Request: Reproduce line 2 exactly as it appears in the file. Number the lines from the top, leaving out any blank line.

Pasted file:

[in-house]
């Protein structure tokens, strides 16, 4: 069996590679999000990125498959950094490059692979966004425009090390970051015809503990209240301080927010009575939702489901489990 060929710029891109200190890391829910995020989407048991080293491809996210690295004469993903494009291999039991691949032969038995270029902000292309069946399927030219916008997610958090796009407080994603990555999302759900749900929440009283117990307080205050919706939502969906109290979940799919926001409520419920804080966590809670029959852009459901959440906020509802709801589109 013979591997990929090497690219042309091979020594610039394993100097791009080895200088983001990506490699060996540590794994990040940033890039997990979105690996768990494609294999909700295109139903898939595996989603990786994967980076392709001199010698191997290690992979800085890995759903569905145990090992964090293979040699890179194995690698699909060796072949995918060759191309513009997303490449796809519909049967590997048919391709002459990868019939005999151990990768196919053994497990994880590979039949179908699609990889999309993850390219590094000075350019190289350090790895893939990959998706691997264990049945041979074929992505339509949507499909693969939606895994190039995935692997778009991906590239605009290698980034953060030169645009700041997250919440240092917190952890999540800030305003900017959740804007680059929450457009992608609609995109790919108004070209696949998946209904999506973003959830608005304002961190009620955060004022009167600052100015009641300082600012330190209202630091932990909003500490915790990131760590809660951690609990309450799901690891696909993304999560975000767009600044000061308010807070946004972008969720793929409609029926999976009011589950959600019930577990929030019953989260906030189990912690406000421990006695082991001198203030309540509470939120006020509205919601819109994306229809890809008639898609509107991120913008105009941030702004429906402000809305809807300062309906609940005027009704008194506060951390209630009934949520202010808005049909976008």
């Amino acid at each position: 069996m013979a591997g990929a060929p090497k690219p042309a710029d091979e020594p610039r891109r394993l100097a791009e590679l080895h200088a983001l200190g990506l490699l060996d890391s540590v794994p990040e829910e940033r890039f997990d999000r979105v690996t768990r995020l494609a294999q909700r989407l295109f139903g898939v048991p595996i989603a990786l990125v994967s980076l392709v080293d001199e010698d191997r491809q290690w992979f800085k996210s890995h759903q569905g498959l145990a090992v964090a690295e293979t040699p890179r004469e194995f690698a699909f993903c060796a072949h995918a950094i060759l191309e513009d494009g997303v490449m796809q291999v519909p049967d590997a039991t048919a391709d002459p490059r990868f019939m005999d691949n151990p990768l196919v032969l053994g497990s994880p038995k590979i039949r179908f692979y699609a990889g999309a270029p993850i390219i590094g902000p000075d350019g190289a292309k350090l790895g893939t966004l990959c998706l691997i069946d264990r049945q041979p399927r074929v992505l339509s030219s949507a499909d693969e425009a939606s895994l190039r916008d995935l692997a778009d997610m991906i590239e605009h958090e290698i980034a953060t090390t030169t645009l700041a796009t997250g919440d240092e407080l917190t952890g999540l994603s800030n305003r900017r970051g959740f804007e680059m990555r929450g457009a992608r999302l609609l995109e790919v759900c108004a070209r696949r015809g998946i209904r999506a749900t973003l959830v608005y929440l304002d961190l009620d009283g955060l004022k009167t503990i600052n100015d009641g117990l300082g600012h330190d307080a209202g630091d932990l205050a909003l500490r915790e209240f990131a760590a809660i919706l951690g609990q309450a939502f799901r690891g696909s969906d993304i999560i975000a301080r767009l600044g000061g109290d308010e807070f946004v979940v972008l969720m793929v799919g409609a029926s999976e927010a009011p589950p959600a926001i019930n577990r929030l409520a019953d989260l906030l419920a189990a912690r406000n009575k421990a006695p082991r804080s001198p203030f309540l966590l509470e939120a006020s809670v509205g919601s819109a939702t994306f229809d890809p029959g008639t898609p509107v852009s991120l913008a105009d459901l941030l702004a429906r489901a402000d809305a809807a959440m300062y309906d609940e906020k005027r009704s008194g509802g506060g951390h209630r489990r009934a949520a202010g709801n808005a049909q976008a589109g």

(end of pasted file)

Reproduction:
């Protein structure tokens, strides 16, 4: 069996590679999000990125498959950094490059692979966004425009090390970051015809503990209240301080927010009575939702489901489990 060929710029891109200190890391829910995020989407048991080293491809996210690295004469993903494009291999039991691949032969038995270029902000292309069946399927030219916008997610958090796009407080994603990555999302759900749900929440009283117990307080205050919706939502969906109290979940799919926001409520419920804080966590809670029959852009459901959440906020509802709801589109 013979591997990929090497690219042309091979020594610039394993100097791009080895200088983001990506490699060996540590794994990040940033890039997990979105690996768990494609294999909700295109139903898939595996989603990786994967980076392709001199010698191997290690992979800085890995759903569905145990090992964090293979040699890179194995690698699909060796072949995918060759191309513009997303490449796809519909049967590997048919391709002459990868019939005999151990990768196919053994497990994880590979039949179908699609990889999309993850390219590094000075350019190289350090790895893939990959998706691997264990049945041979074929992505339509949507499909693969939606895994190039995935692997778009991906590239605009290698980034953060030169645009700041997250919440240092917190952890999540800030305003900017959740804007680059929450457009992608609609995109790919108004070209696949998946209904999506973003959830608005304002961190009620955060004022009167600052100015009641300082600012330190209202630091932990909003500490915790990131760590809660951690609990309450799901690891696909993304999560975000767009600044000061308010807070946004972008969720793929409609029926999976009011589950959600019930577990929030019953989260906030189990912690406000421990006695082991001198203030309540509470939120006020509205919601819109994306229809890809008639898609509107991120913008105009941030702004429906402000809305809807300062309906609940005027009704008194506060951390209630009934949520202010808005049909976008």